HIU operates new transmission electron microscope (TEM)

May 24th, 2023

The HIU put its own transmission electron microscope (TEM) into operation in May. These microscopes are typically used to image thin samples at very high resolution. An electron beam with a high acceleration voltage is focused onto the sample from above. A detector placed under the sample registers the transmitted electrons. From this, conclusions can be drawn about the interaction between the electrons and the sample. The researchers receive very local information about the material.

Dr. Simon Fleischmann and his research group “Electrochemical Interfaces in Nanoconfinement” are responsible for the new device. We ask him for device details.

Dr. Fleischmann, can you give us some technical data on the TEM at the HIU?
Dr. Fleischmann: The device is equipped with a so-called “high brightness” Schottky field emission cathode with an acceleration voltage of 200 kV. The emitted electrons have an energy of 200,000 eV with an energy resolution of 1 eV, i.e. the electron energy deviates by at most 1 eV. This enables a very high resolution of just over 1 angstrom, which roughly corresponds to the bond length of atoms, to be achieved. The microscope is also equipped with two large area detectors for energy dispersive X-ray spectroscopy (EDX) and one detector for electron energy loss spectroscopy (EELS).


Photo: New Transmission Electron Microscope at HIU. 

How does the device help you in research?
Dr. Fleischmann: Many of our conventional examination methods give us statistical information about the entirety of a sample, but we do not know what the sample looks like at a specific point, for example. In contrast to this, the TEM can be used to obtain structural and chemical information with an extremely high spatial resolution; one can, so to speak, look at the local environment of individual atoms at a particularly interesting point on the sample. It should also be emphasized that the TEM can not only “image”, but also diffraction and spectroscopy can be carried out with a similar spatial resolution. 
 

Which special materials (for which applications?) do you research with the TEM?
Dr. Fleischmann: We will mainly use the TEM for the investigation of novel electrode or solid electrolyte materials with unknown local structure as well as for interface characterization in electrochemical systems. A great deal of knowledge can be gained if, for example, one understands where and how ions or molecules are incorporated into a crystalline electrode material, or if one obtains highly localized information about interfaces and interphases that have arisen during electrochemical operation on electrode surfaces. So we are talking specifically about structure elucidation of materials with engineered crystal structure, e.g. my group’s “nanoconfinement materials”, solid electrolytes, and the exploration of interphases like the “solid electrolyte interphase” (SEI).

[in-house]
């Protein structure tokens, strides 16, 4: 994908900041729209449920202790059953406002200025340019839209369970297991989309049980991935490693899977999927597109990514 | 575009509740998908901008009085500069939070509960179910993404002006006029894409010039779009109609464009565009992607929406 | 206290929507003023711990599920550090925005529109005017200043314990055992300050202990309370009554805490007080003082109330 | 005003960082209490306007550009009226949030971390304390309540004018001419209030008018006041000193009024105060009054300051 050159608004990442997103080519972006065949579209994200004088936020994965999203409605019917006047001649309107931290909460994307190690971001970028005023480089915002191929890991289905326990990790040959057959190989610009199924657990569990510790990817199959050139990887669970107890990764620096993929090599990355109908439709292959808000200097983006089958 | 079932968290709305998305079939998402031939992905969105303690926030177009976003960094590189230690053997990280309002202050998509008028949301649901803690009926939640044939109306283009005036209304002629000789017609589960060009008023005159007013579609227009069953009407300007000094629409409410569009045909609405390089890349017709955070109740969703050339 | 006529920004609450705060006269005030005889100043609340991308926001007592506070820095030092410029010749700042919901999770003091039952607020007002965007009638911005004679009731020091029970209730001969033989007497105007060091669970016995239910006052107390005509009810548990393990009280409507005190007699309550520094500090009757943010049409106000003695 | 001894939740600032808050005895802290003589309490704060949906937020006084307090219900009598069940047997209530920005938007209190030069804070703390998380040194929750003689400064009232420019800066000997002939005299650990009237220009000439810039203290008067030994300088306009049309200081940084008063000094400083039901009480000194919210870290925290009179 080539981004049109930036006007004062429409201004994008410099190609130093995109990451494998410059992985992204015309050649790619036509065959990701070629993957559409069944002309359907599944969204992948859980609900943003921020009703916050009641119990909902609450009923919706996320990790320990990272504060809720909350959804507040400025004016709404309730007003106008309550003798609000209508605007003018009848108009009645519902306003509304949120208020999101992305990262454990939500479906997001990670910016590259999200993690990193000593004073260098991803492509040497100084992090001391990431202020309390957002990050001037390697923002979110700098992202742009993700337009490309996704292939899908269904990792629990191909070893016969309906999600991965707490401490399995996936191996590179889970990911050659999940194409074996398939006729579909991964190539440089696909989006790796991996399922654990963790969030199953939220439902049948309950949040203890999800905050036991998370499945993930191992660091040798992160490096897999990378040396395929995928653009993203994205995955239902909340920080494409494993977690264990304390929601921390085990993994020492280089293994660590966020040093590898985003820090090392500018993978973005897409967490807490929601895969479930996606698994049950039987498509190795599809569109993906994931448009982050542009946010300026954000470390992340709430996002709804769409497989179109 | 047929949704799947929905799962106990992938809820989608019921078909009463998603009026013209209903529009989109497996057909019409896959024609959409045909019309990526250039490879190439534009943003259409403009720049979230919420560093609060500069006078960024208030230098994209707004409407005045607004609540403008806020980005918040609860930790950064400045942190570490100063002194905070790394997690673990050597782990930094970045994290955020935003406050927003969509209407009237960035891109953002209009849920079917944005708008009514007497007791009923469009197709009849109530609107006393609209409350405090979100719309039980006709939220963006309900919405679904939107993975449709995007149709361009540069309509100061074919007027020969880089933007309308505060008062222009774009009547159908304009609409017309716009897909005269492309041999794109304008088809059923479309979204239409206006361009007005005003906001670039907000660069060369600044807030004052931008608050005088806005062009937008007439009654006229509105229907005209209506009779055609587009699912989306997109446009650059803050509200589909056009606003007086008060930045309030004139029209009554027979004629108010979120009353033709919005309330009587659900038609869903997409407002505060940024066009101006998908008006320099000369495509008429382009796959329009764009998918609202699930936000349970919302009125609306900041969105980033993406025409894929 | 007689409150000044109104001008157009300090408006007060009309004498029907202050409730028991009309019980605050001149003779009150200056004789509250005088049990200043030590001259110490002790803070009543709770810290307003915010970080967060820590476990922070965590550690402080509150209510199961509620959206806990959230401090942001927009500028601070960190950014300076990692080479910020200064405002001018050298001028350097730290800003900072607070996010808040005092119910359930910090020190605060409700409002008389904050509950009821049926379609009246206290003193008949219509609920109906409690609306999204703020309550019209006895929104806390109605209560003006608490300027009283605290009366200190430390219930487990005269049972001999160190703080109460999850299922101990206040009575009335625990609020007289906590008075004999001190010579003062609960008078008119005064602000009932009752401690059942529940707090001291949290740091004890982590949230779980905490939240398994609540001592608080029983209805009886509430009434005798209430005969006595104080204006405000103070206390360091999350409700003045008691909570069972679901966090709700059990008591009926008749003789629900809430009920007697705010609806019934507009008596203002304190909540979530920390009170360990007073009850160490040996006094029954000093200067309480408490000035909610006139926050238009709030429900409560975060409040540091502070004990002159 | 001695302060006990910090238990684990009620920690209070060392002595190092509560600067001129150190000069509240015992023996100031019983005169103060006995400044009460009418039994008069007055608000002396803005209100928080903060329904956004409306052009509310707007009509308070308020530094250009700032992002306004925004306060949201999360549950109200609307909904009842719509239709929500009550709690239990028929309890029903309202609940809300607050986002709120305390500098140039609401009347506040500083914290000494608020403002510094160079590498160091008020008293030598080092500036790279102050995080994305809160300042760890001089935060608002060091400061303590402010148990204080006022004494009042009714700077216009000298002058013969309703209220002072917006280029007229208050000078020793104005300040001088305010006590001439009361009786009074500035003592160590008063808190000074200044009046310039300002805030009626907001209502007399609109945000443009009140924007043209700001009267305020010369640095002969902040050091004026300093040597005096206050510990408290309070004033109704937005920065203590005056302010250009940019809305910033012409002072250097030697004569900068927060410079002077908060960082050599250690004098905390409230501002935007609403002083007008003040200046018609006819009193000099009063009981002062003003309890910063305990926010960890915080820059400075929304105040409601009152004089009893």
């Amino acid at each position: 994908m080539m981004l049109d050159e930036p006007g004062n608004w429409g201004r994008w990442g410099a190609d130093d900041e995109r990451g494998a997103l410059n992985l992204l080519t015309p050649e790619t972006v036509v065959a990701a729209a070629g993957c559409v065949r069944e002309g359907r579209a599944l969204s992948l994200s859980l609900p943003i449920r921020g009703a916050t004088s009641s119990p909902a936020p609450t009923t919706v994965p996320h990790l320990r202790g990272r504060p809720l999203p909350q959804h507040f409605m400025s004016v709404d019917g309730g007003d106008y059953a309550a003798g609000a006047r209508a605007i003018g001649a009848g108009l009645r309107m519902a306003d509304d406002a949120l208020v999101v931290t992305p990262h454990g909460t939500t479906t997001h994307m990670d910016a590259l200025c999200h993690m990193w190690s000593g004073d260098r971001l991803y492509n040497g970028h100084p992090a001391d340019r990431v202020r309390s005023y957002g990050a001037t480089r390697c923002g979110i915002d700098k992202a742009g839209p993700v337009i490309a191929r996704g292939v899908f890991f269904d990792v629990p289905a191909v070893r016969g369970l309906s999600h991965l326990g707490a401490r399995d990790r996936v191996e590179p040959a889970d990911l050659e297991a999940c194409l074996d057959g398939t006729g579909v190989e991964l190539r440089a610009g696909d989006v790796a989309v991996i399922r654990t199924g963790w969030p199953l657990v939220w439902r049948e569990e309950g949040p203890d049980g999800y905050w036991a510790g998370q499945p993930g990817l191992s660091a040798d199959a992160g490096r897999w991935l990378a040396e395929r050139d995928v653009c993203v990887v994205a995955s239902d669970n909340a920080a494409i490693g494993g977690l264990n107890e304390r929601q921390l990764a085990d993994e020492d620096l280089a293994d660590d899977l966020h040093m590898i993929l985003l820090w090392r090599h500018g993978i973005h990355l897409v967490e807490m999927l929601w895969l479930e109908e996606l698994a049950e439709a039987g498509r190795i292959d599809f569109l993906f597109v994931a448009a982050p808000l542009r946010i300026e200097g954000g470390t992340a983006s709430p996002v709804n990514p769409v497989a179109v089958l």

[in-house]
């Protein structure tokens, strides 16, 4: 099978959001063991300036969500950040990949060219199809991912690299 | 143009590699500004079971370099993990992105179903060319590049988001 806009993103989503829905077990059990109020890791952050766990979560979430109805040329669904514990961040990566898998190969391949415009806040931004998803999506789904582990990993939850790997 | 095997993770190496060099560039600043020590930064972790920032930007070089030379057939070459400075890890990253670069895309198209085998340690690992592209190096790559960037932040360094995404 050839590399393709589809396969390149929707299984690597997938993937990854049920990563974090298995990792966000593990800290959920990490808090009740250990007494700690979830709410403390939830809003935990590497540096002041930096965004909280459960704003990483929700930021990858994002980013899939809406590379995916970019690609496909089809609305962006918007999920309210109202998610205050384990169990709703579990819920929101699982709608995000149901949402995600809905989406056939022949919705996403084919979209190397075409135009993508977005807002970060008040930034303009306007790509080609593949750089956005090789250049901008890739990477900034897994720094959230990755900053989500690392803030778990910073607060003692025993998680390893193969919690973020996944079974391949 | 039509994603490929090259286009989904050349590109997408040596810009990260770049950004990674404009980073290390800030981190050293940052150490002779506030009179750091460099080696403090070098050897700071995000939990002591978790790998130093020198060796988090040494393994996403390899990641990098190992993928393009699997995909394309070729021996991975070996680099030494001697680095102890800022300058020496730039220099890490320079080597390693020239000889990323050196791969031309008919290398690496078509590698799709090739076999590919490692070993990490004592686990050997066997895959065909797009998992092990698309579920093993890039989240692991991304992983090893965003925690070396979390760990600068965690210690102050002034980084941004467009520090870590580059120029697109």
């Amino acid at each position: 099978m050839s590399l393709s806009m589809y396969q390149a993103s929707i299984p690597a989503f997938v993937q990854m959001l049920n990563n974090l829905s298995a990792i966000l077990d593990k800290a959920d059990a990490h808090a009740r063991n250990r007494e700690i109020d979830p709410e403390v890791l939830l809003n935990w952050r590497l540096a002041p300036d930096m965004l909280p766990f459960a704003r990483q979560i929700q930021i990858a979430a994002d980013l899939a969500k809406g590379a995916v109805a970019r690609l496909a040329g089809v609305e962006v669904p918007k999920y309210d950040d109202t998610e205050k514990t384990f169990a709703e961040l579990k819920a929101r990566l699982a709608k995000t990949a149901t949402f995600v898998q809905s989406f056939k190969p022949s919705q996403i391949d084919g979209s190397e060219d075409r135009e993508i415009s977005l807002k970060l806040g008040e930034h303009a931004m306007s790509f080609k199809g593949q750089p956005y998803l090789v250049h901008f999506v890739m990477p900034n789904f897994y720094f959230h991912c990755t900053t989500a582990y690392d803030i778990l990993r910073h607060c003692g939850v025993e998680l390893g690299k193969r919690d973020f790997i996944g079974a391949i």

In these investigations, I would also like to highlight the specially purchased sample holders (so-called cryo holders), which “freeze” these highly sensitive and reactive samples with liquid nitrogen during the measurement. As a result, damage to the sample during measurement can be largely avoided and the original structure can be studied.


Photo: Inserting the TEM sample holder. This has a liquid nitrogen tank (“dewar”), which cools the sample during the measurement.

How important/complicated is the application software?
Dr. Fleischmann: The software is relatively complex precisely because of the diverse techniques that are possible with the TEM (“conventional” TEM, raster TEM, diffraction, spectroscopy, etc.). However, the user interface is designed quite intuitively and can be used well after instruction and training.

How much is a microscope worth? How long was the purchase planned? Dr. Fleischmann: With TEMs there are big price differences between the models, at the lower end it is a few hundred thousand euros, but at the upper end it can also be a few million euros. This mainly depends on the achievable measurement resolution, for which the “quality” of the emitted electrons (energy and energy range) and especially their focusing on the sample are decisive. The devices are also highly customizable in terms of equipment, you don’t buy them “off the peg”. That’s why I had to plan very carefully and weigh up which device with which equipment is suitable for our applications. Accordingly, the purchase took a lot of time, in total I was busy with the planning, ordering and assembly for about two years.

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